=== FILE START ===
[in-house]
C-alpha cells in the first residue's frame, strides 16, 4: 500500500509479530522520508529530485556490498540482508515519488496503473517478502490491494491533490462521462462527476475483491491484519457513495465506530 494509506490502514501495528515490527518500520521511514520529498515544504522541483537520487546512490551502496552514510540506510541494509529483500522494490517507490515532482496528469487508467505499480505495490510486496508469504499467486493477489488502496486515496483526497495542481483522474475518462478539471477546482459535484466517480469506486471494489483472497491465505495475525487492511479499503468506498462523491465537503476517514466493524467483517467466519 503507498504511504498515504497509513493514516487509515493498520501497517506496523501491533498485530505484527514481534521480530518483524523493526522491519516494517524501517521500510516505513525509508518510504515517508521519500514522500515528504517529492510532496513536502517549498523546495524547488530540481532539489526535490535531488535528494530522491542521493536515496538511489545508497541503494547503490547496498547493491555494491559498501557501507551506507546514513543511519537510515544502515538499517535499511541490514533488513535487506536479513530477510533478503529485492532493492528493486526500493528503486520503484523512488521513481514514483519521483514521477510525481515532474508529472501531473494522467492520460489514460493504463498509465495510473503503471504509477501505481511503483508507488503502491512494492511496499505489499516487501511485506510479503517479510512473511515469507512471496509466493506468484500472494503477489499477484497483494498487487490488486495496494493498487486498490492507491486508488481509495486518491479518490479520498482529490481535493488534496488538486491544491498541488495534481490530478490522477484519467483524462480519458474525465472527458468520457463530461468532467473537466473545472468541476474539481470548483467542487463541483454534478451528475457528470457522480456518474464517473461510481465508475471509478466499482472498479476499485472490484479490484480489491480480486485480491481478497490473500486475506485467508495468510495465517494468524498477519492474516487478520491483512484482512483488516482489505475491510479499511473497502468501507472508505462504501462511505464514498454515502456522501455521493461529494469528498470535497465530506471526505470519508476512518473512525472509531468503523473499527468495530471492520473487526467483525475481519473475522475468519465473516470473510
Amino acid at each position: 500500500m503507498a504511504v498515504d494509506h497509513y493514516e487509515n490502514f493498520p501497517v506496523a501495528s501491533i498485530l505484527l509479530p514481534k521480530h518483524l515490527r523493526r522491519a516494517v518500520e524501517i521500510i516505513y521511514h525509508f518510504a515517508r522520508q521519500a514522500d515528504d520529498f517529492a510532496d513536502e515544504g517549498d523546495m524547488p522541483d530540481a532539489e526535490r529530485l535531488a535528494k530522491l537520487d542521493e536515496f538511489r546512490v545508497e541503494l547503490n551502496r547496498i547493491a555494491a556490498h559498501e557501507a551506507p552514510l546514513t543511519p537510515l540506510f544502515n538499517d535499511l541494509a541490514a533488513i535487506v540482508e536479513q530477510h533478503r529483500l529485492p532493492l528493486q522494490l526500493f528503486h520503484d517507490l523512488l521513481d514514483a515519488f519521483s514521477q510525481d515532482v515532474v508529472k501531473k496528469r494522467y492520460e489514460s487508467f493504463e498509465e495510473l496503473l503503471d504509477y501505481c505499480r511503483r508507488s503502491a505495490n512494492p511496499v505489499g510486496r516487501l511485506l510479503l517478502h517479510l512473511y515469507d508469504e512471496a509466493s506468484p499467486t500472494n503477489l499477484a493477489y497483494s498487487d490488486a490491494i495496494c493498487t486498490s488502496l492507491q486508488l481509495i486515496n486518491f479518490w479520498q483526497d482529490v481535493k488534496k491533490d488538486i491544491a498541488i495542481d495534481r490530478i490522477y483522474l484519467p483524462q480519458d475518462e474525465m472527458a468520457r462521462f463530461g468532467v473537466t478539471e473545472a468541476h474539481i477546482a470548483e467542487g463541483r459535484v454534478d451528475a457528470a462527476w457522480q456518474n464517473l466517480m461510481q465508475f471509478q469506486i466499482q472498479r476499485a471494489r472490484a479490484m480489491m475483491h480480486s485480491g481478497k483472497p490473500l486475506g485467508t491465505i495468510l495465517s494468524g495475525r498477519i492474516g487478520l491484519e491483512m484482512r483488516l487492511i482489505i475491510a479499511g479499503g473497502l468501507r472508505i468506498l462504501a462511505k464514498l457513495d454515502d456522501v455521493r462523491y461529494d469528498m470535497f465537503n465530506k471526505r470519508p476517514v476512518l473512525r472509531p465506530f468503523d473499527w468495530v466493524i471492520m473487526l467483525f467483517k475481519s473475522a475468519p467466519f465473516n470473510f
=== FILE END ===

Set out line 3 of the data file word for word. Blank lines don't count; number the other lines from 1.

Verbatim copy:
Amino acid at each position: 500500500m503507498a504511504v498515504d494509506h497509513y493514516e487509515n490502514f493498520p501497517v506496523a501495528s501491533i498485530l505484527l509479530p514481534k521480530h518483524l515490527r523493526r522491519a516494517v518500520e524501517i521500510i516505513y521511514h525509508f518510504a515517508r522520508q521519500a514522500d515528504d520529498f517529492a510532496d513536502e515544504g517549498d523546495m524547488p522541483d530540481a532539489e526535490r529530485l535531488a535528494k530522491l537520487d542521493e536515496f538511489r546512490v545508497e541503494l547503490n551502496r547496498i547493491a555494491a556490498h559498501e557501507a551506507p552514510l546514513t543511519p537510515l540506510f544502515n538499517d535499511l541494509a541490514a533488513i535487506v540482508e536479513q530477510h533478503r529483500l529485492p532493492l528493486q522494490l526500493f528503486h520503484d517507490l523512488l521513481d514514483a515519488f519521483s514521477q510525481d515532482v515532474v508529472k501531473k496528469r494522467y492520460e489514460s487508467f493504463e498509465e495510473l496503473l503503471d504509477y501505481c505499480r511503483r508507488s503502491a505495490n512494492p511496499v505489499g510486496r516487501l511485506l510479503l517478502h517479510l512473511y515469507d508469504e512471496a509466493s506468484p499467486t500472494n503477489l499477484a493477489y497483494s498487487d490488486a490491494i495496494c493498487t486498490s488502496l492507491q486508488l481509495i486515496n486518491f479518490w479520498q483526497d482529490v481535493k488534496k491533490d488538486i491544491a498541488i495542481d495534481r490530478i490522477y483522474l484519467p483524462q480519458d475518462e474525465m472527458a468520457r462521462f463530461g468532467v473537466t478539471e473545472a468541476h474539481i477546482a470548483e467542487g463541483r459535484v454534478d451528475a457528470a462527476w457522480q456518474n464517473l466517480m461510481q465508475f471509478q469506486i466499482q472498479r476499485a471494489r472490484a479490484m480489491m475483491h480480486s485480491g481478497k483472497p490473500l486475506g485467508t491465505i495468510l495465517s494468524g495475525r498477519i492474516g487478520l491484519e491483512m484482512r483488516l487492511i482489505i475491510a479499511g479499503g473497502l468501507r472508505i468506498l462504501a462511505k464514498l457513495d454515502d456522501v455521493r462523491y461529494d469528498m470535497f465537503n465530506k471526505r470519508p476517514v476512518l473512525r472509531p465506530f468503523d473499527w468495530v466493524i471492520m473487526l467483525f467483517k475481519s473475522a475468519p467466519f465473516n470473510f